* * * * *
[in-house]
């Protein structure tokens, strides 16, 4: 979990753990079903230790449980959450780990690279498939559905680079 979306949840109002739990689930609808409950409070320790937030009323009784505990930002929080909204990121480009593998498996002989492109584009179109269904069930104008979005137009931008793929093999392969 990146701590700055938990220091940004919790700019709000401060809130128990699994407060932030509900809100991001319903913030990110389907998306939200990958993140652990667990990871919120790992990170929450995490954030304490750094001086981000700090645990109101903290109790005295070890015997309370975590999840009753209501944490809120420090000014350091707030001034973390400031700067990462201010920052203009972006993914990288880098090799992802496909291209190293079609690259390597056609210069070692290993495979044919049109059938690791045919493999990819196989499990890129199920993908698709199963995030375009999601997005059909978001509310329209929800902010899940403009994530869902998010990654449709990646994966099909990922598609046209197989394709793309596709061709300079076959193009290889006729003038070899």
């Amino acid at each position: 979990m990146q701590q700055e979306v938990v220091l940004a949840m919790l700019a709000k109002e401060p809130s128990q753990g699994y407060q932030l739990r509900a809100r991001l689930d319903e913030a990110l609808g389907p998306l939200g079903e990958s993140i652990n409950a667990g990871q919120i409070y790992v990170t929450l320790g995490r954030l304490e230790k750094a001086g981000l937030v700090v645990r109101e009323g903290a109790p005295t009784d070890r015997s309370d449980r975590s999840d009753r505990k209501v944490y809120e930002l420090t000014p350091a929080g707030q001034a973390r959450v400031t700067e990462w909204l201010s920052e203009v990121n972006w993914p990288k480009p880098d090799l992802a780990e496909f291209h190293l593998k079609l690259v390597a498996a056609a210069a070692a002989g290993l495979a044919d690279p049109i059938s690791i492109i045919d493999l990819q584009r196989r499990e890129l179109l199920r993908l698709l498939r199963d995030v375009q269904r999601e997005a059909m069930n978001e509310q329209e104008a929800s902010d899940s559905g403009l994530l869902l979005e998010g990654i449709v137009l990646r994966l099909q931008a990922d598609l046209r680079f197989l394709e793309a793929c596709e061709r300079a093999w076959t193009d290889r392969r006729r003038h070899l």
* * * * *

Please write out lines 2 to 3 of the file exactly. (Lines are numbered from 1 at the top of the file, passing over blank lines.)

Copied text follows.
């Protein structure tokens, strides 16, 4: 979990753990079903230790449980959450780990690279498939559905680079 979306949840109002739990689930609808409950409070320790937030009323009784505990930002929080909204990121480009593998498996002989492109584009179109269904069930104008979005137009931008793929093999392969 990146701590700055938990220091940004919790700019709000401060809130128990699994407060932030509900809100991001319903913030990110389907998306939200990958993140652990667990990871919120790992990170929450995490954030304490750094001086981000700090645990109101903290109790005295070890015997309370975590999840009753209501944490809120420090000014350091707030001034973390400031700067990462201010920052203009972006993914990288880098090799992802496909291209190293079609690259390597056609210069070692290993495979044919049109059938690791045919493999990819196989499990890129199920993908698709199963995030375009999601997005059909978001509310329209929800902010899940403009994530869902998010990654449709990646994966099909990922598609046209197989394709793309596709061709300079076959193009290889006729003038070899």
């Amino acid at each position: 979990m990146q701590q700055e979306v938990v220091l940004a949840m919790l700019a709000k109002e401060p809130s128990q753990g699994y407060q932030l739990r509900a809100r991001l689930d319903e913030a990110l609808g389907p998306l939200g079903e990958s993140i652990n409950a667990g990871q919120i409070y790992v990170t929450l320790g995490r954030l304490e230790k750094a001086g981000l937030v700090v645990r109101e009323g903290a109790p005295t009784d070890r015997s309370d449980r975590s999840d009753r505990k209501v944490y809120e930002l420090t000014p350091a929080g707030q001034a973390r959450v400031t700067e990462w909204l201010s920052e203009v990121n972006w993914p990288k480009p880098d090799l992802a780990e496909f291209h190293l593998k079609l690259v390597a498996a056609a210069a070692a002989g290993l495979a044919d690279p049109i059938s690791i492109i045919d493999l990819q584009r196989r499990e890129l179109l199920r993908l698709l498939r199963d995030v375009q269904r999601e997005a059909m069930n978001e509310q329209e104008a929800s902010d899940s559905g403009l994530l869902l979005e998010g990654i449709v137009l990646r994966l099909q931008a990922d598609l046209r680079f197989l394709e793309a793929c596709e061709r300079a093999w076959t193009d290889r392969r006729r003038h070899l």